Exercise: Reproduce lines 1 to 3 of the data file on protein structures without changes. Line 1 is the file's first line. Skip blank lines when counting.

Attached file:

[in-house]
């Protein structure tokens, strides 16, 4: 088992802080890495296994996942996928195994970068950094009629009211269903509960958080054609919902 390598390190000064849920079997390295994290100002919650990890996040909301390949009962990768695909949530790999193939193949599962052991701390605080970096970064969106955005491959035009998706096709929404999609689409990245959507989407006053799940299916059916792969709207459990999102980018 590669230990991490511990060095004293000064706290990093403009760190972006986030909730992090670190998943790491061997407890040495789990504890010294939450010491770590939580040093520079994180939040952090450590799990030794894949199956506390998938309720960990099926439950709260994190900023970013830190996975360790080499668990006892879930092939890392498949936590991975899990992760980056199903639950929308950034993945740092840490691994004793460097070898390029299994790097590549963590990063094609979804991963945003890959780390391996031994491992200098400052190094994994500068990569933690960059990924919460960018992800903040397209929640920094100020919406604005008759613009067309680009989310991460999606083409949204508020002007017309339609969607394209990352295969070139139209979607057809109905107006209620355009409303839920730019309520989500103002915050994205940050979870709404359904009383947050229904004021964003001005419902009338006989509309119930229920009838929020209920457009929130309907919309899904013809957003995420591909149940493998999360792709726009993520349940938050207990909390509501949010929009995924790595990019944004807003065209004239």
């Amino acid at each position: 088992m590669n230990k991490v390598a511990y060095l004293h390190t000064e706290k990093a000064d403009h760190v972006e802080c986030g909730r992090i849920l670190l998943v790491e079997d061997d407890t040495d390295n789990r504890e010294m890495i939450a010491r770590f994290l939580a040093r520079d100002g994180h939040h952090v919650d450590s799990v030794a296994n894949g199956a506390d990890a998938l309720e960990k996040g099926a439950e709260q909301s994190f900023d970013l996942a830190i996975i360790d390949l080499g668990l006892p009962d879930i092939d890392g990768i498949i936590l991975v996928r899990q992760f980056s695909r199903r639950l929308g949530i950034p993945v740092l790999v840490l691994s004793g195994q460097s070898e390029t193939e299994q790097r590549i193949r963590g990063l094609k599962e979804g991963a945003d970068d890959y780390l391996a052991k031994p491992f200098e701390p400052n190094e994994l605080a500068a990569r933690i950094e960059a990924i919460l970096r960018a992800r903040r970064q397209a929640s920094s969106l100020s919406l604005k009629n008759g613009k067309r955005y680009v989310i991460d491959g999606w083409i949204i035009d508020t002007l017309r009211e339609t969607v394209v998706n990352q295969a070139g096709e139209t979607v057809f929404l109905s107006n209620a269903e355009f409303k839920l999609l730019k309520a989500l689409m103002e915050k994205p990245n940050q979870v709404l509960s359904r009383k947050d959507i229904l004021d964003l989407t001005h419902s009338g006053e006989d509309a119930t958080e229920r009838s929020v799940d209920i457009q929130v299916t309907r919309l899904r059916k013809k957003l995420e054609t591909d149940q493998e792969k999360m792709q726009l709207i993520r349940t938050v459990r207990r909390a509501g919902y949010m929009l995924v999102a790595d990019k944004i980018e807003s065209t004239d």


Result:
[in-house]
């Protein structure tokens, strides 16, 4: 088992802080890495296994996942996928195994970068950094009629009211269903509960958080054609919902 390598390190000064849920079997390295994290100002919650990890996040909301390949009962990768695909949530790999193939193949599962052991701390605080970096970064969106955005491959035009998706096709929404999609689409990245959507989407006053799940299916059916792969709207459990999102980018 590669230990991490511990060095004293000064706290990093403009760190972006986030909730992090670190998943790491061997407890040495789990504890010294939450010491770590939580040093520079994180939040952090450590799990030794894949199956506390998938309720960990099926439950709260994190900023970013830190996975360790080499668990006892879930092939890392498949936590991975899990992760980056199903639950929308950034993945740092840490691994004793460097070898390029299994790097590549963590990063094609979804991963945003890959780390391996031994491992200098400052190094994994500068990569933690960059990924919460960018992800903040397209929640920094100020919406604005008759613009067309680009989310991460999606083409949204508020002007017309339609969607394209990352295969070139139209979607057809109905107006209620355009409303839920730019309520989500103002915050994205940050979870709404359904009383947050229904004021964003001005419902009338006989509309119930229920009838929020209920457009929130309907919309899904013809957003995420591909149940493998999360792709726009993520349940938050207990909390509501949010929009995924790595990019944004807003065209004239």
């Amino acid at each position: 088992m590669n230990k991490v390598a511990y060095l004293h390190t000064e706290k990093a000064d403009h760190v972006e802080c986030g909730r992090i849920l670190l998943v790491e079997d061997d407890t040495d390295n789990r504890e010294m890495i939450a010491r770590f994290l939580a040093r520079d100002g994180h939040h952090v919650d450590s799990v030794a296994n894949g199956a506390d990890a998938l309720e960990k996040g099926a439950e709260q909301s994190f900023d970013l996942a830190i996975i360790d390949l080499g668990l006892p009962d879930i092939d890392g990768i498949i936590l991975v996928r899990q992760f980056s695909r199903r639950l929308g949530i950034p993945v740092l790999v840490l691994s004793g195994q460097s070898e390029t193939e299994q790097r590549i193949r963590g990063l094609k599962e979804g991963a945003d970068d890959y780390l391996a052991k031994p491992f200098e701390p400052n190094e994994l605080a500068a990569r933690i950094e960059a990924i919460l970096r960018a992800r903040r970064q397209a929640s920094s969106l100020s919406l604005k009629n008759g613009k067309r955005y680009v989310i991460d491959g999606w083409i949204i035009d508020t002007l017309r009211e339609t969607v394209v998706n990352q295969a070139g096709e139209t979607v057809f929404l109905s107006n209620a269903e355009f409303k839920l999609l730019k309520a989500l689409m103002e915050k994205p990245n940050q979870v709404l509960s359904r009383k947050d959507i229904l004021d964003l989407t001005h419902s009338g006053e006989d509309a119930t958080e229920r009838s929020v799940d209920i457009q929130v299916t309907r919309l899904r059916k013809k957003l995420e054609t591909d149940q493998e792969k999360m792709q726009l709207i993520r349940t938050v459990r207990r909390a509501g919902y949010m929009l995924v999102a790595d990019k944004i980018e807003s065209t004239d």